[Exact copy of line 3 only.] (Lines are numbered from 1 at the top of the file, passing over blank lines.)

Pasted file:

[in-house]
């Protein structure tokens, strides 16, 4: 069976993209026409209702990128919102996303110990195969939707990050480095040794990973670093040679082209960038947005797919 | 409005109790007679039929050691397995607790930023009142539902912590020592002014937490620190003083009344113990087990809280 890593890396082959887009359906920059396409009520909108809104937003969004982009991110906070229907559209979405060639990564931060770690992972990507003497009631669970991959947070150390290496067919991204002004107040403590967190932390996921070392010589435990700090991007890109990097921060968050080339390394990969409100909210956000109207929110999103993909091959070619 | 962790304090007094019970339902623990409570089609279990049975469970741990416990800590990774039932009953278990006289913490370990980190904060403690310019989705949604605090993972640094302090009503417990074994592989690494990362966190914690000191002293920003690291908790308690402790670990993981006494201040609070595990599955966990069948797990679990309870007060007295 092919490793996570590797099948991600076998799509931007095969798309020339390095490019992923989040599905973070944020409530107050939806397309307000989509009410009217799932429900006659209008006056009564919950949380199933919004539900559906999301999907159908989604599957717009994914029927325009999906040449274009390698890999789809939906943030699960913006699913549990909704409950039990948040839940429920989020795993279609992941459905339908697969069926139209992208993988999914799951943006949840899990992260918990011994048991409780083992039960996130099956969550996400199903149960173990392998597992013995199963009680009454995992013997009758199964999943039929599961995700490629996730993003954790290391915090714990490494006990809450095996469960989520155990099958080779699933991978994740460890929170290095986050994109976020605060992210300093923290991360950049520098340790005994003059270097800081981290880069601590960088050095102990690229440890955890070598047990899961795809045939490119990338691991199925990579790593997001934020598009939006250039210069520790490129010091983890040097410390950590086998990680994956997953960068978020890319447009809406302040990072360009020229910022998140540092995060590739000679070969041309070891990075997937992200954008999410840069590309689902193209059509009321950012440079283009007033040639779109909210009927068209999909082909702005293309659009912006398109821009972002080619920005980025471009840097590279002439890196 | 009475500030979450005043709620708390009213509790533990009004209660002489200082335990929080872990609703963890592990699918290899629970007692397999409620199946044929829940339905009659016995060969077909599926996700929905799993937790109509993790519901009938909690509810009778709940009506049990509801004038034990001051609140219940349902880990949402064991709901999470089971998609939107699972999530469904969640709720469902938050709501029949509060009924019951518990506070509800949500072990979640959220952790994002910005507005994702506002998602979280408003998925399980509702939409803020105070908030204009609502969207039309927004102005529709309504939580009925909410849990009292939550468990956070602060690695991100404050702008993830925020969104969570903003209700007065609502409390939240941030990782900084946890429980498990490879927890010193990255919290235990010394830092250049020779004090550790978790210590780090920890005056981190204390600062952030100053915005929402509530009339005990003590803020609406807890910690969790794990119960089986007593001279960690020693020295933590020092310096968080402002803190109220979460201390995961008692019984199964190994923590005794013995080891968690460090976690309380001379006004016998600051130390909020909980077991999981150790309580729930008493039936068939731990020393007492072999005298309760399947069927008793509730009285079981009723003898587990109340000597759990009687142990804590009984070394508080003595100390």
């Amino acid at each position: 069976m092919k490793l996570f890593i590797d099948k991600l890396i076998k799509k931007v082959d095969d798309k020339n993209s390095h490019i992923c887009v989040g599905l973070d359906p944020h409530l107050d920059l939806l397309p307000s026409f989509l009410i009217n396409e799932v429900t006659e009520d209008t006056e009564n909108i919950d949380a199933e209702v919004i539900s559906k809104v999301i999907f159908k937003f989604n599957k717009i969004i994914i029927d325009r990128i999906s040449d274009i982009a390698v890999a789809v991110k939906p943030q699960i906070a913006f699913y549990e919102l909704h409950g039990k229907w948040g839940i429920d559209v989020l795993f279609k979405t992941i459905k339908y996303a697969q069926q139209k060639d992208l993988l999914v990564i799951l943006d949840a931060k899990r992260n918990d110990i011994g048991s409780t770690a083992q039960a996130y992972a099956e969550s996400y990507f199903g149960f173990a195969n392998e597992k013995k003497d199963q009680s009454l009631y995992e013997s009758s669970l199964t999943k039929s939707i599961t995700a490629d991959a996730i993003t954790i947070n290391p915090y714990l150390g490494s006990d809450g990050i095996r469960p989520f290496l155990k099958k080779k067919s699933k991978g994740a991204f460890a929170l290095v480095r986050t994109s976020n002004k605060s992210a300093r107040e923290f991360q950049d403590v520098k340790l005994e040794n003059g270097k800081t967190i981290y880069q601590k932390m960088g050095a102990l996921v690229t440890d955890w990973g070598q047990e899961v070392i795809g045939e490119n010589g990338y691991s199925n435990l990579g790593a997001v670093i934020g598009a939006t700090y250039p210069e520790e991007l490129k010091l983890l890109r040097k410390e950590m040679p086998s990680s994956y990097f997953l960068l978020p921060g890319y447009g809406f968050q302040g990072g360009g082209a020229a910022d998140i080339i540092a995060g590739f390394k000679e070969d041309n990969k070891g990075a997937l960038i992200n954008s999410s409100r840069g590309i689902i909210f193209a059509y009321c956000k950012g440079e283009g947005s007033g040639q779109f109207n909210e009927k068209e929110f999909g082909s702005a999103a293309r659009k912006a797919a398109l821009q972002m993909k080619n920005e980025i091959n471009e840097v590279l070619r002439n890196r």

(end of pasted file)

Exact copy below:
């Amino acid at each position: 069976m092919k490793l996570f890593i590797d099948k991600l890396i076998k799509k931007v082959d095969d798309k020339n993209s390095h490019i992923c887009v989040g599905l973070d359906p944020h409530l107050d920059l939806l397309p307000s026409f989509l009410i009217n396409e799932v429900t006659e009520d209008t006056e009564n909108i919950d949380a199933e209702v919004i539900s559906k809104v999301i999907f159908k937003f989604n599957k717009i969004i994914i029927d325009r990128i999906s040449d274009i982009a390698v890999a789809v991110k939906p943030q699960i906070a913006f699913y549990e919102l909704h409950g039990k229907w948040g839940i429920d559209v989020l795993f279609k979405t992941i459905k339908y996303a697969q069926q139209k060639d992208l993988l999914v990564i799951l943006d949840a931060k899990r992260n918990d110990i011994g048991s409780t770690a083992q039960a996130y992972a099956e969550s996400y990507f199903g149960f173990a195969n392998e597992k013995k003497d199963q009680s009454l009631y995992e013997s009758s669970l199964t999943k039929s939707i599961t995700a490629d991959a996730i993003t954790i947070n290391p915090y714990l150390g490494s006990d809450g990050i095996r469960p989520f290496l155990k099958k080779k067919s699933k991978g994740a991204f460890a929170l290095v480095r986050t994109s976020n002004k605060s992210a300093r107040e923290f991360q950049d403590v520098k340790l005994e040794n003059g270097k800081t967190i981290y880069q601590k932390m960088g050095a102990l996921v690229t440890d955890w990973g070598q047990e899961v070392i795809g045939e490119n010589g990338y691991s199925n435990l990579g790593a997001v670093i934020g598009a939006t700090y250039p210069e520790e991007l490129k010091l983890l890109r040097k410390e950590m040679p086998s990680s994956y990097f997953l960068l978020p921060g890319y447009g809406f968050q302040g990072g360009g082209a020229a910022d998140i080339i540092a995060g590739f390394k000679e070969d041309n990969k070891g990075a997937l960038i992200n954008s999410s409100r840069g590309i689902i909210f193209a059509y009321c956000k950012g440079e283009g947005s007033g040639q779109f109207n909210e009927k068209e929110f999909g082909s702005a999103a293309r659009k912006a797919a398109l821009q972002m993909k080619n920005e980025i091959n471009e840097v590279l070619r002439n890196r």